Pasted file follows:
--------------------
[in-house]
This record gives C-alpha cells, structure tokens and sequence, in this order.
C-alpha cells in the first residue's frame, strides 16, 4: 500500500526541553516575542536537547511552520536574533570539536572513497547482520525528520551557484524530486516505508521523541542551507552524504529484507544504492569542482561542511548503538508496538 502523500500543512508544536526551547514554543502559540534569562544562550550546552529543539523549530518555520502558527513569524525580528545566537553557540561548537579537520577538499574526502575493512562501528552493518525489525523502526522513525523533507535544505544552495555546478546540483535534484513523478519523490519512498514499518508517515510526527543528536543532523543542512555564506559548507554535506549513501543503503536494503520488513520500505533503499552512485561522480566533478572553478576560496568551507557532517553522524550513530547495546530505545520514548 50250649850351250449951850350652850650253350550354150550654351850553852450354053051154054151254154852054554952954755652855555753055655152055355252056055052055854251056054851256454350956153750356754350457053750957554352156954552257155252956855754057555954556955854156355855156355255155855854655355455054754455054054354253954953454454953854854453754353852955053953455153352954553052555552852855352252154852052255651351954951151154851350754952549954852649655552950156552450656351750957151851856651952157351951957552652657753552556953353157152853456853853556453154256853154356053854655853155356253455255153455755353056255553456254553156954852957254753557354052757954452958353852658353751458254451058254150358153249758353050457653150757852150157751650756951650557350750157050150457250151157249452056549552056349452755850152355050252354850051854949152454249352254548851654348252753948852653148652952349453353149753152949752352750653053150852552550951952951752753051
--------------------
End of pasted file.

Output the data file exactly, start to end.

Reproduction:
[in-house]
This record gives C-alpha cells, structure tokens and sequence, in this order.
C-alpha cells in the first residue's frame, strides 16, 4: 500500500526541553516575542536537547511552520536574533570539536572513497547482520525528520551557484524530486516505508521523541542551507552524504529484507544504492569542482561542511548503538508496538 502523500500543512508544536526551547514554543502559540534569562544562550550546552529543539523549530518555520502558527513569524525580528545566537553557540561548537579537520577538499574526502575493512562501528552493518525489525523502526522513525523533507535544505544552495555546478546540483535534484513523478519523490519512498514499518508517515510526527543528536543532523543542512555564506559548507554535506549513501543503503536494503520488513520500505533503499552512485561522480566533478572553478576560496568551507557532517553522524550513530547495546530505545520514548 50250649850351250449951850350652850650253350550354150550654351850553852450354053051154054151254154852054554952954755652855555753055655152055355252056055052055854251056054851256454350956153750356754350457053750957554352156954552257155252956855754057555954556955854156355855156355255155855854655355455054754455054054354253954953454454953854854453754353852955053953455153352954553052555552852855352252154852052255651351954951151154851350754952549954852649655552950156552450656351750957151851856651952157351951957552652657753552556953353157152853456853853556453154256853154356053854655853155356253455255153455755353056255553456254553156954852957254753557354052757954452958353852658353751458254451058254150358153249758353050457653150757852150157751650756951650557350750157050150457250151157249452056549552056349452755850152355050252354850051854949152454249352254548851654348252753948852653148652952349453353149753152949752352750653053150852552550951952951752753051